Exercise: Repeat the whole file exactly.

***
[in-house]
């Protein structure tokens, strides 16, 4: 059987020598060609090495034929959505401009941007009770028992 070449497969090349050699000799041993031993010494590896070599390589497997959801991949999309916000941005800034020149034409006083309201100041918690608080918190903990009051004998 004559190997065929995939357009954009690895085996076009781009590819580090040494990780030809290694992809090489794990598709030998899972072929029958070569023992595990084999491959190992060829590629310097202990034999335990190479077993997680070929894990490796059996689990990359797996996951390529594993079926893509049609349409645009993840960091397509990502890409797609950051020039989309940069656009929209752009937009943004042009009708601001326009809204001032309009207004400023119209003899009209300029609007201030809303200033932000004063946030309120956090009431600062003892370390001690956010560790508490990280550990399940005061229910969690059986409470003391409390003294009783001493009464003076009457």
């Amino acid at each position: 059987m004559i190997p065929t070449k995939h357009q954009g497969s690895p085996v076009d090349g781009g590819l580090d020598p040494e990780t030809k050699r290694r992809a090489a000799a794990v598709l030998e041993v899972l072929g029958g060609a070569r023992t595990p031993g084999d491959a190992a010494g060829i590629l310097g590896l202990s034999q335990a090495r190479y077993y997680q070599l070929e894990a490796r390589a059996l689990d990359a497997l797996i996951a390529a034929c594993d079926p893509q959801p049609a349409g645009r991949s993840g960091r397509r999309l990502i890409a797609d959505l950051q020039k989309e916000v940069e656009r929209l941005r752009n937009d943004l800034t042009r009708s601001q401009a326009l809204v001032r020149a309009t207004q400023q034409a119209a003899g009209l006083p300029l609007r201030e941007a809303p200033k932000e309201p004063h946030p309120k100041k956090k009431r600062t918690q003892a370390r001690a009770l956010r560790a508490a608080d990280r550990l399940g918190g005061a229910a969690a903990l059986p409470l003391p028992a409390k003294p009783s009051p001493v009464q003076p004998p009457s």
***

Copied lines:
[in-house]
């Protein structure tokens, strides 16, 4: 059987020598060609090495034929959505401009941007009770028992 070449497969090349050699000799041993031993010494590896070599390589497997959801991949999309916000941005800034020149034409006083309201100041918690608080918190903990009051004998 004559190997065929995939357009954009690895085996076009781009590819580090040494990780030809290694992809090489794990598709030998899972072929029958070569023992595990084999491959190992060829590629310097202990034999335990190479077993997680070929894990490796059996689990990359797996996951390529594993079926893509049609349409645009993840960091397509990502890409797609950051020039989309940069656009929209752009937009943004042009009708601001326009809204001032309009207004400023119209003899009209300029609007201030809303200033932000004063946030309120956090009431600062003892370390001690956010560790508490990280550990399940005061229910969690059986409470003391409390003294009783001493009464003076009457």
């Amino acid at each position: 059987m004559i190997p065929t070449k995939h357009q954009g497969s690895p085996v076009d090349g781009g590819l580090d020598p040494e990780t030809k050699r290694r992809a090489a000799a794990v598709l030998e041993v899972l072929g029958g060609a070569r023992t595990p031993g084999d491959a190992a010494g060829i590629l310097g590896l202990s034999q335990a090495r190479y077993y997680q070599l070929e894990a490796r390589a059996l689990d990359a497997l797996i996951a390529a034929c594993d079926p893509q959801p049609a349409g645009r991949s993840g960091r397509r999309l990502i890409a797609d959505l950051q020039k989309e916000v940069e656009r929209l941005r752009n937009d943004l800034t042009r009708s601001q401009a326009l809204v001032r020149a309009t207004q400023q034409a119209a003899g009209l006083p300029l609007r201030e941007a809303p200033k932000e309201p004063h946030p309120k100041k956090k009431r600062t918690q003892a370390r001690a009770l956010r560790a508490a608080d990280r550990l399940g918190g005061a229910a969690a903990l059986p409470l003391p028992a409390k003294p009783s009051p001493v009464q003076p004998p009457s």